Irish gang suspected in rhinoceros horn thefts
A spate of robberies has prompted Europol and gardai to warn potential targets, writes Aoife Drew
The Irish featured on the front page of French broadsheet Le Figaro last Wednesday. The topic? Our national debt, corporate tax rate or even David Norris's withdrawal from the Irish presidential race? Mais non. We hit the headlines for a different, bizarre reason, with money and sex being the underlying factors.
As unlikely as it may seem, the latest crime in vogue in Europe is rhinoceros horn theft, and an Irish gang is alleged to be behind it. The criminals sell the tusks to customers hoping to add some spice to their sex lives -- individuals willing to pay an extremely high price.
There have been robberies in Portugal, France, Germany, in the Czech Republic and Sweden. The most recent target was the Museum of Natural Sciences in Brussels.
Apparently, it only took a few minutes for thieves to run off with a heavy stuffed rhinoceros head from the museum, leaving the curator bereft.
"For 80 years we took care of it, and now all of a sudden it's no longer there," said Georges Lenglet, who holds little hope of getting the stolen head back.
The museum had never experienced a break-in since its establishment over 160 years ago.
France has also experienced a spate of this kind of crime. According to newspaper France Soir, a rhinoceros head weighing 100kg was stolen from a museum in Blois in the Loire Valley region, and an attempted robbery was reported by the International Hunting Museum in the town of Gien, in the Loiret area.
Europol, in conjunction with the gardai, has alerted potential targets -- museums, zoos, antique dealers -- against potential burglaries.
Why rhinoceros horns? For the simple reason that they are worth a fortune, particularly in Asia. One tusk alone is worth around $15,000 on the black market, and prices can even reach up to €200,000, Europol reports. The older it is, the more expensive.
The horns have been renowned throughout the centuries for their alleged aphrodisiac qualities. The powder form was thought to induce sexual marvels and make the earth move for both partners. Fans of this remedy also drink potions from libation cups sculpted from the tusks, in
the hope of improving their sex drive, strength and vigour.
It's certainly a pricey way of getting your kicks, but the demand is high and criminals have spotted a niche in the market. The number one suspect behind the recent thefts is the so-called 'Tarmacadam Gang'. The gang, believed to be composed of Irish and British con men from the Travelling community, turns up at people's homes offering to lay tarmac on drives for a bargain price. They take the money and set the tarmac, which is usually of such poor quality that it needs to be redone by a reputable company.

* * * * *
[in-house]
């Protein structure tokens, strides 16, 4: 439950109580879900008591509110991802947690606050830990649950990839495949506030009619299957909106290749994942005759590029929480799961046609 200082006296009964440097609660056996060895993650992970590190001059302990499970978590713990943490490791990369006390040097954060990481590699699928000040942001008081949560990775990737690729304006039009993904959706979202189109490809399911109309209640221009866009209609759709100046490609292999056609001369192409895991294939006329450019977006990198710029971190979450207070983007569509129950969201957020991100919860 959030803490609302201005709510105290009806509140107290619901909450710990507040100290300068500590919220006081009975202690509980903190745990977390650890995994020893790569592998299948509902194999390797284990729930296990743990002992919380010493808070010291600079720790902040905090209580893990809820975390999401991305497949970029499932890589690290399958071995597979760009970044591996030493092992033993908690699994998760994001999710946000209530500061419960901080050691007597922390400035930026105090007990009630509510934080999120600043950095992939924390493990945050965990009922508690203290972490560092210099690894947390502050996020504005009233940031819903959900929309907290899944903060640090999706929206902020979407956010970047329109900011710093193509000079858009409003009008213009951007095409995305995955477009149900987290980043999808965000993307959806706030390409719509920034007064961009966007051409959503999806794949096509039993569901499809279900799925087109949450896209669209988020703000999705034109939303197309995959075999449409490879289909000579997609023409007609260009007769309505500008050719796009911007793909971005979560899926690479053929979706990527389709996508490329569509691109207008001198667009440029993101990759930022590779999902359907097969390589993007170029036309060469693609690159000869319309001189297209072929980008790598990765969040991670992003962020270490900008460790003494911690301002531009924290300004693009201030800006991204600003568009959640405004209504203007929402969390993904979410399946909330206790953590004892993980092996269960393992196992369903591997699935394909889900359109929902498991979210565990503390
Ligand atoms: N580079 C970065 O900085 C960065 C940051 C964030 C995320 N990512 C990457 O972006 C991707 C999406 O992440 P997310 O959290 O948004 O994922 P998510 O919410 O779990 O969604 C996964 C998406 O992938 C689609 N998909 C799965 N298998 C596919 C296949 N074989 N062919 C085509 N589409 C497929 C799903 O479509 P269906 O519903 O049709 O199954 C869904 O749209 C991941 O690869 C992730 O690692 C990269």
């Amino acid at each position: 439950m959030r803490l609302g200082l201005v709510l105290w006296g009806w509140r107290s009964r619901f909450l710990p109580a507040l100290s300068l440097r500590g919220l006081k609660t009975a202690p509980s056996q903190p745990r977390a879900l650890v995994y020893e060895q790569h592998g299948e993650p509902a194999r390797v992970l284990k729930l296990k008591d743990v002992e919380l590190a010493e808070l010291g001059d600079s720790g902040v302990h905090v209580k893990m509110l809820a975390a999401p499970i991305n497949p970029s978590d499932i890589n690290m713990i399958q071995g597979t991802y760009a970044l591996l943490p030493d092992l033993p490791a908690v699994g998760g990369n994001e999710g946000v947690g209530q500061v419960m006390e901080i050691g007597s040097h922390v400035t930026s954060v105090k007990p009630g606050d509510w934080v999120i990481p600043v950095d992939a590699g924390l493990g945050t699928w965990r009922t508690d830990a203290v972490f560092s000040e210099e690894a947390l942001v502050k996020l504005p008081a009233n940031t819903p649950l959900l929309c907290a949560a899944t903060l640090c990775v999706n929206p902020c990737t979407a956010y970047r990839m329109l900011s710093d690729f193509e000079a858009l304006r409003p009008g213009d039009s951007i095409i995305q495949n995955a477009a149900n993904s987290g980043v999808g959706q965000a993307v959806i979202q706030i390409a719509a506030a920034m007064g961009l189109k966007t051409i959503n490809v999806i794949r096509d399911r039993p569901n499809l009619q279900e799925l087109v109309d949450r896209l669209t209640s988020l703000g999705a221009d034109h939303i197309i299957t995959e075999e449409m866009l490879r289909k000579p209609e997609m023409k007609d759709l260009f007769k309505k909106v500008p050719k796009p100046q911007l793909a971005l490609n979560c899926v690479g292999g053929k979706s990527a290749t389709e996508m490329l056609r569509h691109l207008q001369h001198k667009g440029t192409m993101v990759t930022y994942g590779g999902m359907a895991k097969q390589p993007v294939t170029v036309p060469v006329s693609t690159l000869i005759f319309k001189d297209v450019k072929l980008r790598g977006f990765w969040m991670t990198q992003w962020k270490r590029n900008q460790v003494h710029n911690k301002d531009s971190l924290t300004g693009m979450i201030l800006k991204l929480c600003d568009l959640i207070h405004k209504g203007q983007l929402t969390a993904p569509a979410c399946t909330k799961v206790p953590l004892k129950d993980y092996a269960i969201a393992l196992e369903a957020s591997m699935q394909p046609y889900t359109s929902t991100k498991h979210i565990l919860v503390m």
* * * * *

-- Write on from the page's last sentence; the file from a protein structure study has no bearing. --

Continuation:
The gang's alleged array of crimes is broad. It was suspected to be at the root of the murder of two men in Millas, a small town near Perpignan in South-East France, late last year and, according to Agence France Presse, has also been rumoured to traffic drugs and arms. And now the gang has targeted the lucrative sector of rhino tusks.
Last May, two Irish men from Rathkeale in Limerick, Richard O'Brien and Michael Hegarty, were arrested in Colorado for trying to export four horns back to Ireland. They were sentenced to six months in prison and three years' probation, along with a $17,600 fine.
Despite this setback, it seems that the group is very well organised and rarely gets caught, at least not yet in Europe. Magazine Le Point last week reported that during the recent robbery of the Museum of Natural Sciences in Brussels, one man distracted the caretaker, while two others lifted the bolt of the display case. They then took the head (which weighed approximately 30kg) and escaped out the windows of the toilets.
"The thieves use every criminal method possible," notes Patrick Byrne of Europol.
The rhino heads sell quickly on the black market and then the offenders camouflage their gains by purchasing expensive cars and apartments.
The sad fact is that this spate of robberies is closely connected to the slaughter of rhinos in Asia and Africa.
"In the last three years, 800 African rhinos have been killed and experts agree that we are facing the worst rhino poaching crisis in decades," says Lucy Boddam-Whetham, Acting Director of Save the Rhino International.
The worst aspect is that the murder is utterly futile. Experts have declared rhino horns to have no medicinal value, nor effect on libido, whatsoever.
Even if they did, what an expensive way to improve one's love life. Surely a packet of Viagra would provide better value? It seems some superstitions never die.